What we do
In the Wallet Lab, we are focused on pathogenesis of inflammation. This field of immunology spans infectious diseases, autoimmunity, cancer and other conditions where the immune system is a key part of pathology. Our lab studies human immunology and the experiments that we perform rely on access to human leukocytes. We obtain these cells from healthy blood donors or from individuals who agree to participate in biomedical research at the University of Florida Diabetes Institute. Sometimes though, donated cells are not enough to answer complex questions about how genes regulate the many functions of immune cells. To get around this hurdle, we have been working with induced pluripotent stem cells (iPSCs).
In 2006, a major discovery was made by Kazutoshi Takahashi and his mentor Shinya Yamanaka at Kyoto University in Japan. Their team was the first to identify a strategy to create stem cells from more differentiated lineages. Pluripotent stem cells are unique in their ability to become any type of cell in the body. By harnessing the power of stem cells, it is possible to create new cells of virtually any type (neurons [brain cells], cardiomyocytes [heart muscle], leukocytes [white blood cells], etc.). This is incredibly useful for so many reasons. Obviously, stem cells could be a source of new cells to replace those that are damaged or missing due to disease or injury. But there is another benefit of stem cells that we wanted to utilize in the Wallet lab. By growing stem cells in a dish and then converting those cells into various different types of immune cells, we could essentially grow a human immune system in a dish. Then, by using new gene editing techniques such as CRISPR/Cas9, we can manipulate the cells to understand how individual genetic variations lead to diseases such as type 1 diabetes, a major focus of the lab. Dr. Yamanaka was a recipient of the Nobel Prize in 2012 for his contribution to stem cell research.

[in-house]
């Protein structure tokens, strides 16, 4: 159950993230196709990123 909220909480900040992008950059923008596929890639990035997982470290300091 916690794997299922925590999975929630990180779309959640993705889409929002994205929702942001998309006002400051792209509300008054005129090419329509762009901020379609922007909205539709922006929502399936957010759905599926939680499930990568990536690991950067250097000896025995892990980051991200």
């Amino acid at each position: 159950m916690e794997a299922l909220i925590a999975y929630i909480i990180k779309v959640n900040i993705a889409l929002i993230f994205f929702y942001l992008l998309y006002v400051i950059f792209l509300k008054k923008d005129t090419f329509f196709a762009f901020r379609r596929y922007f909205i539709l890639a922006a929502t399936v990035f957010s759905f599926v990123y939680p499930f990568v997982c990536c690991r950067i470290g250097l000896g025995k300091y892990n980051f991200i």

About the time that Dr. Yamanaka was receiving his Nobel Prize, another field of research was erupting onto the scene. Based on earlier work by Yoshizumi Ishino at Osaka University in Japan, the laboratories of Emmanuelle Charpentier (Umea University, Sweden) and Jennifer Doudna (UC Berkely) found described a method to use part of an ancient bacterial defense strategy to develop an revolutionary new tool for scientists. CRISPR/Cas9 allows scientists to quickly and precisely change the DNA sequence of a living cell without harming the cell itself. This tool can be used to delete individual genes as a strategy to understand their function. It can also be used to repair broken genes in hereditary diseases. We have adopted this strategy to study how individual genes or combinations of genes affect the function of human immune cells. When paired with iPSC, we can modify a single gene in the stem cell and the differentiate the iPSCs into several different immune lineages (monocytes, macrophages, dendritic cells, T cells, etc.) then determine how the genetic changes affect each cell type. This approach has the potential to accelerate discovery research because we now have an unlimited number of cells on which to perform experiments.
Type 1 Diabetes Research: